5. Trap game for Panthers? The Carolina Panthers are red hot. They've won six in a row, and each week the stakes go up for the season. Two weeks ago, they beat the 49ers and moved into the top spot in the NFC wild-card race. With a 7-3 record, they now can set their sights on the New Orleans Saints for the NFC South. They trailed by a game heading into Week 12. But the Dolphins could pose a problem Sunday. The Panthers have had physical and draining victories over the 49ers and Patriots the past two weeks. Though the Dolphins have underachieved, they are still talented and dangerous. If the Panthers can get through this game with a victory, they can start thinking about the division. They play the Saints twice in the final four weeks.
6. Are Giants for real? After an 0-6 start, the New York Giants have won four in a row, but they've done it against teams with inferior quarterback play. The cycle started in Week 7, when the Minnesota Vikings served up Josh Freeman when he clearly wasn't ready to start. The next week, Nick Foles was recovering from a concussion and Michael Vick wasn't Michael Vick because of a hamstring injury. The Giants shut down Matt Barkley and won. They beat Oakland's Terrelle Pryor when he was playing on a bad knee, and last week they beat the Green Bay Packers with Scott Tolzien at quarterback. No wonder the Giants haven't given up a touchdown pass in the past four games. The real test comes this week because the Dallas Cowboys' Tony Romo is healthy and good. But the Giants are at home and motivated to avenge a Week 1 loss at Dallas. A victory would move the Giants within a game of idle Philadelphia in the uninspiring NFC East race.
7. Closeness counts, or does it? Last year, John Harbaugh converted close games into victories. This year, the Baltimore Ravens are just a little bit off. They have lost four of their past seven games by three points or fewer. Out of necessity, the Ravens made changes in the offseason. They had six new starters on defense. They tweaked their offensive line. Although the salary cap dictated many of the adjustments, the changes made the Ravens vulnerable. Their offensive line has struggled, and the running game has been missing most of the season. They still have a chance to stay in the wild-card race if they can beat the Jets on Sunday. Rookie QB Geno Smith has been consistently inconsistent in New York's 5-5 start. He leads the league with 20 turnovers, but if the Ravens let the Jets hang around, there could be problems. Smith does have four fourth-quarter comebacks. One interesting sight will be Ed Reed, the former Ravens safety who now starts for the Jets.
8. Backup quarterback derby: The NFL is considering asking the competition committee to find more ways to protect the quarterback. The reason is the number of backups who are now starting because of injuries. The Tennessee Titans-Oakland Raiders game is the type that concerns the league. Instead of Jake Locker going up against Pryor, it's Ryan Fitzpatrick of the Titans going against Matt McGloin of the Raiders. McGloin did a good enough job against Case Keenum of the Texans last week to earn another start. Keenum continues his starting assignment against Jacksonville and backup Chad Henne. What would have been an interesting Sam Bradford-Jay Cutler showdown in St. Louis instead has Josh McCown (Bears) facing Kellen Clemens (Rams). Jason Campbell gets the start for the Cleveland Browns against the Pittsburgh Steelers.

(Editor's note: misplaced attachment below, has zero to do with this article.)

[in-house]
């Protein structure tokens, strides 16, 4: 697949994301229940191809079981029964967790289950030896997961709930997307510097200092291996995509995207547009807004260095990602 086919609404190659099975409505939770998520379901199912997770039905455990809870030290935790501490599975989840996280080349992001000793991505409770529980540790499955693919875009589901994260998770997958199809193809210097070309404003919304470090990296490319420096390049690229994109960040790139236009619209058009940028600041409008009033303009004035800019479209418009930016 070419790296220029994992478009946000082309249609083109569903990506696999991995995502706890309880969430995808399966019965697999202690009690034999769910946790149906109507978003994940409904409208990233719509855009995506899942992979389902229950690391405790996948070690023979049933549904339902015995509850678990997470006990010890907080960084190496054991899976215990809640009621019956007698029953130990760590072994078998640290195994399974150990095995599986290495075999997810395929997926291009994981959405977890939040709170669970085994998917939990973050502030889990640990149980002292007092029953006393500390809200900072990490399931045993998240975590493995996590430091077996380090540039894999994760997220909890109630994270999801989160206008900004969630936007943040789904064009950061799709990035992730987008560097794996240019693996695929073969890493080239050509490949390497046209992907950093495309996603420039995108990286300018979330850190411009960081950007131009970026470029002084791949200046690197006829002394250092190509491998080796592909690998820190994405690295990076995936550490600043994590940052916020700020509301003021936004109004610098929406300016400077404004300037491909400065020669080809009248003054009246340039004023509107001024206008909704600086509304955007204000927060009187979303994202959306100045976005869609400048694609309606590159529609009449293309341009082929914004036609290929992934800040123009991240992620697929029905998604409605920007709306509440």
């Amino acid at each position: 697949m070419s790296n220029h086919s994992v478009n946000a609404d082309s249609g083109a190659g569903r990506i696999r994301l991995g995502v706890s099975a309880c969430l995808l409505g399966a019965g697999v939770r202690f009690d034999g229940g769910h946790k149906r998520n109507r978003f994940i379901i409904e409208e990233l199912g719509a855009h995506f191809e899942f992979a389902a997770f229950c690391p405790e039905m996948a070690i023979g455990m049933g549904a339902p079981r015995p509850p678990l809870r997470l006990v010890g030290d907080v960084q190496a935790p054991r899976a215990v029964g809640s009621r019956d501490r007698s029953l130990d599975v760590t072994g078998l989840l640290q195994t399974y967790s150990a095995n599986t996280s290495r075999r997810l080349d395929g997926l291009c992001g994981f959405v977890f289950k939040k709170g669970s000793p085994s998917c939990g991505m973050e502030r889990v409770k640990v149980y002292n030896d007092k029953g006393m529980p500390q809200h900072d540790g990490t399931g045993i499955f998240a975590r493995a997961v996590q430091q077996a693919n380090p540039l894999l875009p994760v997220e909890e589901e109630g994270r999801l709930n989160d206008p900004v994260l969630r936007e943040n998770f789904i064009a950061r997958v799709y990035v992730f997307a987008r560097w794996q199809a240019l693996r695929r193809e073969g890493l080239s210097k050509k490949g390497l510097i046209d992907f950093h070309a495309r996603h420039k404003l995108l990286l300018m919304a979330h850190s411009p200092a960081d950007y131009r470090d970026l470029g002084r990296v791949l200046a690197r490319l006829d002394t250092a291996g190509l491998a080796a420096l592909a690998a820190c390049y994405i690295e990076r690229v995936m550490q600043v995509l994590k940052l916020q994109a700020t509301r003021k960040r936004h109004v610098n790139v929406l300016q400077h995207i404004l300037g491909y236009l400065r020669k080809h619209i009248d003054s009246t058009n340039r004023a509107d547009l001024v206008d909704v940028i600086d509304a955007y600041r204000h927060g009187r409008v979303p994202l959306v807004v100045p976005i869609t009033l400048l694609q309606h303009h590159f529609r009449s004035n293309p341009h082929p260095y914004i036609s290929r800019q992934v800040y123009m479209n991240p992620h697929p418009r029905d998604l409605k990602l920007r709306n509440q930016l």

9. Great matchup: Calvin Johnson has 746 receiving yards over the past four weeks, the best four-game stretch in NFL history. He needs 77 Sunday to best Lance Alworth's five-game mark of 822 receiving yards set in 1961. Can Megatron be lost on Revis Island? Darrelle Revis was acquired in a trade to shut down the likes of Johnson, and this might be the best matchup of Week 12. Revis has been beaten on 19 passes for 190 yards and two touchdowns since joining the Tampa Bay Buccaneers.
10. How the mighty have fallen: The Houston Texans face the Jacksonville Jaguars in what could be a great embarrassment if the Texans lose. The Jaguars are 1-9. The Texans are 2-8. For a team thinking about the Super Bowl coming into the season, the Texans could position themselves for one of the top picks in the draft if they lose. Reed ripped the coaching of the Texans' defense after being cut. Even though the Texans rank among the league's best for fewest yards allowed, they have forced only eight turnovers and have only four interceptions this season, fewest in the NFL. The Texans are on an eight-game losing streak.